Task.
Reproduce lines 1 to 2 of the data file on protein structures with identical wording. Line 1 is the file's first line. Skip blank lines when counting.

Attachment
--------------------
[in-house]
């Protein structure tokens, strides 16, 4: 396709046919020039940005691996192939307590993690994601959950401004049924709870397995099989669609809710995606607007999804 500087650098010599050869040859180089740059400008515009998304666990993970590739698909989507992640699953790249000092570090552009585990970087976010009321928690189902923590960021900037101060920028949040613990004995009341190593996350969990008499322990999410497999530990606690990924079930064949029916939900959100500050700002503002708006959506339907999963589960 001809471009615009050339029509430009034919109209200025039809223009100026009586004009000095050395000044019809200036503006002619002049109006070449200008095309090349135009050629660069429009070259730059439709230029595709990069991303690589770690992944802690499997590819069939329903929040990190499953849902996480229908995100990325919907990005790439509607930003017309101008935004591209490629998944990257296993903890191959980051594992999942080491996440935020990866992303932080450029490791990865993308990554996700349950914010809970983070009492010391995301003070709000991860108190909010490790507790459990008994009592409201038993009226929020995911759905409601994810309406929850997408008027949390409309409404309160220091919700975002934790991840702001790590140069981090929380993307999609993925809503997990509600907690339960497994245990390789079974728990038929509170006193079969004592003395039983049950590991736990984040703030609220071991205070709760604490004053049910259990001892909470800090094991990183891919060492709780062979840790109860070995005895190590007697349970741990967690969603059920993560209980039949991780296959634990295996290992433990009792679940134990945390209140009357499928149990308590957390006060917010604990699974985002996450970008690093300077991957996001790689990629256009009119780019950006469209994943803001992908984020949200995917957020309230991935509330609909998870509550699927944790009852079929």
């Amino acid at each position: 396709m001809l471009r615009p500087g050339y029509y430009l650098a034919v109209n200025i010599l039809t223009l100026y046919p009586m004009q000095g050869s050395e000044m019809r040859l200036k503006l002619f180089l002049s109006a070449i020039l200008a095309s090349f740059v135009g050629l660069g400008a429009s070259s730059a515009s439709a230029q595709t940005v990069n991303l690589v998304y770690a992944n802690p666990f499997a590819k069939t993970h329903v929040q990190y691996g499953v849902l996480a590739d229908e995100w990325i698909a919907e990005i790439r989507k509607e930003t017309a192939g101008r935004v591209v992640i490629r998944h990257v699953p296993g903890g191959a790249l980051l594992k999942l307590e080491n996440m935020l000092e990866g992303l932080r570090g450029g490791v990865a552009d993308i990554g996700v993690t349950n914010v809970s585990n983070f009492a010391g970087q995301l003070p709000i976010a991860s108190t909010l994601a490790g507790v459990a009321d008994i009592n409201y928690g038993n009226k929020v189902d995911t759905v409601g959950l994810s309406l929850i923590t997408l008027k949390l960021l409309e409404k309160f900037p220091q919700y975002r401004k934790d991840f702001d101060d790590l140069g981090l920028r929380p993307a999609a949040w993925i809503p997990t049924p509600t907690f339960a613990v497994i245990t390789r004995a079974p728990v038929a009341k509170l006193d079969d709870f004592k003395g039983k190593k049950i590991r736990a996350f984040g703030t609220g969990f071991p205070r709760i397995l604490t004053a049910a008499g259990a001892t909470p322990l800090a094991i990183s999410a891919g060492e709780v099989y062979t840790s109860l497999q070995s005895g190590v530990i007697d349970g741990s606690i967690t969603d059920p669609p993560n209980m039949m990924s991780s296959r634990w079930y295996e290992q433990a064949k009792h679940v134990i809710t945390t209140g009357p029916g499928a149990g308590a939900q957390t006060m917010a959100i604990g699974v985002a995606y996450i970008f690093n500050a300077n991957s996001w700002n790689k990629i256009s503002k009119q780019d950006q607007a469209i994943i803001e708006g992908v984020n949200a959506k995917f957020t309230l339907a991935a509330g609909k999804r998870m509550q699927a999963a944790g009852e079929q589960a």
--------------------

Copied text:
[in-house]
């Protein structure tokens, strides 16, 4: 396709046919020039940005691996192939307590993690994601959950401004049924709870397995099989669609809710995606607007999804 500087650098010599050869040859180089740059400008515009998304666990993970590739698909989507992640699953790249000092570090552009585990970087976010009321928690189902923590960021900037101060920028949040613990004995009341190593996350969990008499322990999410497999530990606690990924079930064949029916939900959100500050700002503002708006959506339907999963589960 001809471009615009050339029509430009034919109209200025039809223009100026009586004009000095050395000044019809200036503006002619002049109006070449200008095309090349135009050629660069429009070259730059439709230029595709990069991303690589770690992944802690499997590819069939329903929040990190499953849902996480229908995100990325919907990005790439509607930003017309101008935004591209490629998944990257296993903890191959980051594992999942080491996440935020990866992303932080450029490791990865993308990554996700349950914010809970983070009492010391995301003070709000991860108190909010490790507790459990008994009592409201038993009226929020995911759905409601994810309406929850997408008027949390409309409404309160220091919700975002934790991840702001790590140069981090929380993307999609993925809503997990509600907690339960497994245990390789079974728990038929509170006193079969004592003395039983049950590991736990984040703030609220071991205070709760604490004053049910259990001892909470800090094991990183891919060492709780062979840790109860070995005895190590007697349970741990967690969603059920993560209980039949991780296959634990295996290992433990009792679940134990945390209140009357499928149990308590957390006060917010604990699974985002996450970008690093300077991957996001790689990629256009009119780019950006469209994943803001992908984020949200995917957020309230991935509330609909998870509550699927944790009852079929």